06 March 2013 15:11 [Source: ICIS news]
By Nigel Davis
LONDON (ICIS)--The death of charismatic Venezuelan president Hugo Chavez presents an opportunity for the US to mend its broken relationships with Latin America, commentators were suggesting on Wednesday.
But the expulsion of two military attaches from Caracas illustrated the uncertainty surrounding the current situation. They were accused of plotting to destabilise the country, according to press reports.
Chavez’s death, after a long battle with cancer, marks a watershed for Venezuela, the world’s ninth largest oil exporter in 2011 but the holder of the second largest proven oil reserves. The country is a major trading partner with the US in oil and chemicals but increased government control of the economy has hit private investment and helped reduce non-petroleum exports.
In power for 14 years, Chavez became a thorn in the side Venezuela’s giant northern neighbour but there have been moves in recent months to build bridges between the two nations and to reopen closer diplomatic ties.
“At this challenging time of President Hugo Chavez’s passing, the United States reaffirms its support for the Venezuelan people and its interest in developing a constructive relationship with the Venezuelan government,” US president Barak Obama said in a statement on Tuesday.
“As Venezuela begins a new chapter in its history, the United States remains committed to policies that promote democratic principles, the rule of law, and respect for human rights,” the statement added.
Diplomatic relationships between the two countries have been tense but the US government continues to say that it seeks constructive engagement with Venezuela. Both countries are represented by Charge d’Affaires and the US State Department gives examples of overlapping areas of interests as “counternarcotics, counterterrorism, commerce and energy”.
The Obama administration is expected to seek Venezuelan support for sanctions against Iran, and Latin American experts believe closer regional ties are possible, according to press reports.
Venezuela depends hugely on its oil revenues which, according to the US Central Intelligence Agency (CIA) account for about 95% of export earnings, 45% of the country’s federal budget revenues and 12% of GDP. The drop in oil prices in 2009-10 hit the economy but GDP growth in 2011 was 4.2% helped by higher oil prices and record government spending.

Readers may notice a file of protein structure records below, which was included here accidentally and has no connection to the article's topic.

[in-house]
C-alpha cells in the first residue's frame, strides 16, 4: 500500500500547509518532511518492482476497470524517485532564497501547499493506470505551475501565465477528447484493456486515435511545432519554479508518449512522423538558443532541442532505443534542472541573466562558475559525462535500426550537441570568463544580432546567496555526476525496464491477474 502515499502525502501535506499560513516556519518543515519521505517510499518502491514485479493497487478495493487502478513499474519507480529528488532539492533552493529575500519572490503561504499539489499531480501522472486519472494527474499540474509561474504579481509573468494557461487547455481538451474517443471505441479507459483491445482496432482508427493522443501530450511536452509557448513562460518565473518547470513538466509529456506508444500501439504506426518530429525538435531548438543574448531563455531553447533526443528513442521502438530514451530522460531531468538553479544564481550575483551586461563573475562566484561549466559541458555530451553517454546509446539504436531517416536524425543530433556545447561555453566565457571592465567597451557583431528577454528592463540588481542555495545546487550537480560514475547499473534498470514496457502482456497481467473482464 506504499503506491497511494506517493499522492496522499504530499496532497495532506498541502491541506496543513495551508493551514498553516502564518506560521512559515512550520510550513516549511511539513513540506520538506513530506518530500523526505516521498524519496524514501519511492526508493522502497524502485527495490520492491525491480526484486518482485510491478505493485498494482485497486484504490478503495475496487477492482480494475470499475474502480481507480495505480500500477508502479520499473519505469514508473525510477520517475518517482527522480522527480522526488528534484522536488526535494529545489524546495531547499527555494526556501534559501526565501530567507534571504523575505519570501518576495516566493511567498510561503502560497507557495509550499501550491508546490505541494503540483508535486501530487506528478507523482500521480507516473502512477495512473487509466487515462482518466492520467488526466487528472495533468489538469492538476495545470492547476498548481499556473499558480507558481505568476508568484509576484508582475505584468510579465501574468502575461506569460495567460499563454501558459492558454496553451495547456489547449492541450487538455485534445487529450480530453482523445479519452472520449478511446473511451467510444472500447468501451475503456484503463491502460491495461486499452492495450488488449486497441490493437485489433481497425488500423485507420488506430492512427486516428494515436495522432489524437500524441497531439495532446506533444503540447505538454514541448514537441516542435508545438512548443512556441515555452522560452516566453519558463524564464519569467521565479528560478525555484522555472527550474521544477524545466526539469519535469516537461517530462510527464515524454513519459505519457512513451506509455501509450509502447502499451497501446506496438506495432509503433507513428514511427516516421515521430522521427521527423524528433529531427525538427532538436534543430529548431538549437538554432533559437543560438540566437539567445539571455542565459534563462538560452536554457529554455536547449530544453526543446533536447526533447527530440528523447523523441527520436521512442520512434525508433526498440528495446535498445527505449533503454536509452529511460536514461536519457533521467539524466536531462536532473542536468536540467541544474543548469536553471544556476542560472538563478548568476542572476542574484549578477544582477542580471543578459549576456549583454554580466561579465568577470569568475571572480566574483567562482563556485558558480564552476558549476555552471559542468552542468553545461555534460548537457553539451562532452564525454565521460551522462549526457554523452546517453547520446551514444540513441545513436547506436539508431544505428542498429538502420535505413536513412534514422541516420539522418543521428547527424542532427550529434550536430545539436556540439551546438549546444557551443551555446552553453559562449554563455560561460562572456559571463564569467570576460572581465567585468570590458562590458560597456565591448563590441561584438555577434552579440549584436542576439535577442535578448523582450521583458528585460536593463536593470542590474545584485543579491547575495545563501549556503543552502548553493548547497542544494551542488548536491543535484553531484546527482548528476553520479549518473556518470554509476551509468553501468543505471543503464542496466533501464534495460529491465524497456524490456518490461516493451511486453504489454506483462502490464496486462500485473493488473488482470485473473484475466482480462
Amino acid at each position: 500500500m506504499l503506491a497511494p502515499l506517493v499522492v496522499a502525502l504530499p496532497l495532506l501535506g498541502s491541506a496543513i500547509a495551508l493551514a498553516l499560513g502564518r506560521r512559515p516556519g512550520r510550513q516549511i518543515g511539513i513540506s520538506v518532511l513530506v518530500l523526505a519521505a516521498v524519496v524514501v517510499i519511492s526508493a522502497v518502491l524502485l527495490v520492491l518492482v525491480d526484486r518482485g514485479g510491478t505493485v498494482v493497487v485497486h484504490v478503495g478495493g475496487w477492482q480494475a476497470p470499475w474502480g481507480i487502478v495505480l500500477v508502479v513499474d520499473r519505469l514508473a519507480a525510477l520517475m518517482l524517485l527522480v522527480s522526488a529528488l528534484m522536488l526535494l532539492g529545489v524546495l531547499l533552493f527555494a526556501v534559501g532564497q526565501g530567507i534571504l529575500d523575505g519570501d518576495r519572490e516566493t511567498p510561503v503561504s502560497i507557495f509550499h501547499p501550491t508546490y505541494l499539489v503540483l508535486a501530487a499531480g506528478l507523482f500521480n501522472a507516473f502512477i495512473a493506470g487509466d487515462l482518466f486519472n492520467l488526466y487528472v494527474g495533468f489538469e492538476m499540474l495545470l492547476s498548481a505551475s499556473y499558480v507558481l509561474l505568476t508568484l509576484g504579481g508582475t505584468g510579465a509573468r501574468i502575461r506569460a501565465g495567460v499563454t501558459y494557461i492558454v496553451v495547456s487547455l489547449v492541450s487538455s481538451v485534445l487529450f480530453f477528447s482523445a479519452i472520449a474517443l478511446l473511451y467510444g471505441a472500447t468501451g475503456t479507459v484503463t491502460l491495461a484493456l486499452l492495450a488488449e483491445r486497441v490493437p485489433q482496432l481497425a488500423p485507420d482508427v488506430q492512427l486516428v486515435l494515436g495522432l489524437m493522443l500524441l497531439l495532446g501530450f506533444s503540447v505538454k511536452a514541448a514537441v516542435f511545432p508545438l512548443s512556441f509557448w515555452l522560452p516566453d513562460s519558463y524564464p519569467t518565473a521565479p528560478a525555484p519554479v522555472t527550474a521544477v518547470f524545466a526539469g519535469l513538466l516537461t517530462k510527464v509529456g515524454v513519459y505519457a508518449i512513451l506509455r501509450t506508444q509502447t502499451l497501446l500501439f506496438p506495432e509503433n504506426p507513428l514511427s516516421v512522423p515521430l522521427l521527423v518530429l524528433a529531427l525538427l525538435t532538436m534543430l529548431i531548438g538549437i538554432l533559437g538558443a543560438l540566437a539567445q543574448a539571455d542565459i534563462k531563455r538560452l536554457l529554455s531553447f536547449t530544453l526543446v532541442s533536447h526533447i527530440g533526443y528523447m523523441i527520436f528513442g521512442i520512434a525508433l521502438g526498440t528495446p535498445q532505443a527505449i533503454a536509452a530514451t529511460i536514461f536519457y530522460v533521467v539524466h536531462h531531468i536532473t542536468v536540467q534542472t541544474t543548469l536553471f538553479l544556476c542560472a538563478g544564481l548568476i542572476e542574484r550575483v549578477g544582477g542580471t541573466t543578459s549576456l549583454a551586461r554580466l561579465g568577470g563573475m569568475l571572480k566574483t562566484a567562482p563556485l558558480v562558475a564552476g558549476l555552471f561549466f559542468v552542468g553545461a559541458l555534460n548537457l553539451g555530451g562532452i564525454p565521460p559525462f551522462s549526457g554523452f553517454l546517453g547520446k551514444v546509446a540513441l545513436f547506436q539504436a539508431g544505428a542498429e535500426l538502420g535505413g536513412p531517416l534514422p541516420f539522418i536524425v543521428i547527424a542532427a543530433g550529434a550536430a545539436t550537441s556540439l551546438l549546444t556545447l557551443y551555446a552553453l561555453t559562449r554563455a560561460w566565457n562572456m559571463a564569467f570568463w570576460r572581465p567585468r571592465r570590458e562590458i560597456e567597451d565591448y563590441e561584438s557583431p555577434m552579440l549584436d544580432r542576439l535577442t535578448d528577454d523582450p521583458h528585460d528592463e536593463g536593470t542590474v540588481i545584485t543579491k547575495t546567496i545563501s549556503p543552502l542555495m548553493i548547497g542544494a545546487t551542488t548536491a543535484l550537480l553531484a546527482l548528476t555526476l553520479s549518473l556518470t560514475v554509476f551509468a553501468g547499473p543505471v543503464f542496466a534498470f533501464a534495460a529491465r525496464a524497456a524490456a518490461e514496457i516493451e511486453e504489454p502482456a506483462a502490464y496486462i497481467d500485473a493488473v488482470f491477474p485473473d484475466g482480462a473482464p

The oil industry, particularly, stands to benefit from any warming in inter-governmental relations and potentially increased private investment in the Venezuelan oil sector. But oil industry players realise that it is way too early to tell whether Venezuelan economic policies might change.
Initially, there is anxiety over existing relationships as vice president Nicolas Maduro assumes power and plans are made for a new election which constitutionally has to take place within 30 days. Maduro is seen as more pragmatic than Chavez yet more leftist and there are concerns about on-going nationalisation in the oil sector. Chevron is the largest international oil company in the country while China and Russia will be seeking to protect their Venezuela investments.
Venezuela potentially could attract significant petrochemical industry investment although major industry players have tried and failed in the past to establish footholds in the country.
State-controlled producer Pequiven has plans to nearly triple its plastics production capacity to 1.86m tonnes/year in 2016 from 694,000 tonnes/year although its ability to do so is questioned against the backdrop of feedstock, power and financing constraints.
Venezuela will be in mourning for seven days and the president’s funeral will be on Friday but the nation is already polarising ahead of the new elections.
The change of leadership offers a new opportunity to mend US relationships with Venezuela and within Latin America, The Guardian newspaper in the UK argued on Wednesday. Shared commerce with Venezuela and other nations in the region “provides a formidable incentive and a launch platform for a fresh start”, correspondent Simon Tisdall said.
Latin America may not by any means be the largest regional trading partner with the US but Obama administration officials have pointed to the fact that the US does much more business with countries in the region than it does with China – and that Columbia is a bigger trading partner for the US than Russia.
US trade with the region has been growing fast, however, by 82% between 1998 and 2009, compared with 72% for Asia and 51% with the EU.
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